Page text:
Overnight, a volcano in Iceland called
erupting, triggering a flurry questions about the possible
impacts for the UK and further afield.
In 2010, Eyjafjallajökull eruption in Iceland
disrupted global transport - shutting down air traffic
across Europe for several days.
Volcanoes also have an effect on the climate.
Throughout earth's history, volcanic eruptions have punctuated the
temperature record. We take a quick look at the role of volcanic
eruptions in climate - past, present and future.
A tiny contribution to global
Volcanic eruptions can affect climate in two main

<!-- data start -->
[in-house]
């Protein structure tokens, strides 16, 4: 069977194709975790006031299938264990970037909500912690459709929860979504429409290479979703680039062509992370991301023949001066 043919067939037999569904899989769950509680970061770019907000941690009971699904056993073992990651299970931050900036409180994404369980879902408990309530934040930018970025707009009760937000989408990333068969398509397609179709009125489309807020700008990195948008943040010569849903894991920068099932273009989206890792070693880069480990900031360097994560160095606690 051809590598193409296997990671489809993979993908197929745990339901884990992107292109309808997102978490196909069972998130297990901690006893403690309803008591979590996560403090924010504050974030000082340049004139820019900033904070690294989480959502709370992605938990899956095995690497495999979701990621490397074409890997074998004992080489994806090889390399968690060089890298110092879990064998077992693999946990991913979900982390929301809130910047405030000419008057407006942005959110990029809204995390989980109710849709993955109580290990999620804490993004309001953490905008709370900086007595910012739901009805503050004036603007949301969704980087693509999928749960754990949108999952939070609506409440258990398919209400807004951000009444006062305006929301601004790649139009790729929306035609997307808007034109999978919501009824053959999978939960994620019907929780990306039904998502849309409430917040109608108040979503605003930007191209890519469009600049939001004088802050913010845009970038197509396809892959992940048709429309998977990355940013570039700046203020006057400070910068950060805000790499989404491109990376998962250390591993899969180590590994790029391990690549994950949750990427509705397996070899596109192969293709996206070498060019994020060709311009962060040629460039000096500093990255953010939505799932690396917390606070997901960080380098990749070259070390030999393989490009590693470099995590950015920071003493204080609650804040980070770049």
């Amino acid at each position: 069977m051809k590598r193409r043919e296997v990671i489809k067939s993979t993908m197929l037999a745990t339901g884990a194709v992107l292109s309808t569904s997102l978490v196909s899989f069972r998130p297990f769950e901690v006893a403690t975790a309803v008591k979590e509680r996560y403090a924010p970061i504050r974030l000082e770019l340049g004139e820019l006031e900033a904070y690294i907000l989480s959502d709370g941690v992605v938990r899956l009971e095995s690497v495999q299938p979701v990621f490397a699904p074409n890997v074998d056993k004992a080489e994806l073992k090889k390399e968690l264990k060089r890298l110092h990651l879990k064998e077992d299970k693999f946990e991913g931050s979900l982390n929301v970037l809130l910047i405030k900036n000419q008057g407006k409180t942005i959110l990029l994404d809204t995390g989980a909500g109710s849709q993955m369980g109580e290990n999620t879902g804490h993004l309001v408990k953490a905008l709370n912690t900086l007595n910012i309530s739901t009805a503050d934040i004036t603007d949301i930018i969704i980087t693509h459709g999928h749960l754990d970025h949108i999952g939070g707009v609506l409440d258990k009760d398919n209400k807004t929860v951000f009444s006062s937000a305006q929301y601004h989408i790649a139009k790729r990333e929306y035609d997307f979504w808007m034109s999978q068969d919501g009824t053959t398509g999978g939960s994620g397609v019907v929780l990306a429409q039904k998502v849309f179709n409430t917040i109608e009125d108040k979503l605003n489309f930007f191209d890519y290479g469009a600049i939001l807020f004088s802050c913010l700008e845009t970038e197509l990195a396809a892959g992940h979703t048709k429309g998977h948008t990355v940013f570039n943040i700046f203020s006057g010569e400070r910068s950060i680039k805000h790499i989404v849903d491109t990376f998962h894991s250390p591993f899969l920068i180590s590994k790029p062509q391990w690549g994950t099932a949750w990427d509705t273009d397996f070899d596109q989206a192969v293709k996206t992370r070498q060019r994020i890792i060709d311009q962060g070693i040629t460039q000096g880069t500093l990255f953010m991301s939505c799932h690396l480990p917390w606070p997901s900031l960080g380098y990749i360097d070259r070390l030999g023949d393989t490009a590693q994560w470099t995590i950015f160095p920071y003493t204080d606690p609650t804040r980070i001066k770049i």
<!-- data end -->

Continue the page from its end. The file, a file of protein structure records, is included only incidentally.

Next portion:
ways. First, they release the greenhouse gas carbon dioxide,
contributing to warming of the atmosphere.
But the warming effect is
very small. Volcanic carbon dioxide emissions since 1750 are at
least 100 times smaller than those from fossil fuel burning,
according to the latest report from the Intergovernmental Panel on
Climate Change (IPCC).
A two-year cooling effect
As well as carbon dioxide, volcanic eruptions also
blast a cloud of ash, dust and sulphur dioxide into the
stratosphere, which is quickly blown around the globe.
Sulphur dioxide combines with oxygen and water to form
sulphuric acid "aerosols". These particles directly reflect
sunlight and encourage clouds to form.
This cooling effect outweighs the warming contribution from
carbon dioxide, causing an overall cooling that tends to lasts for
about two years after a major eruption.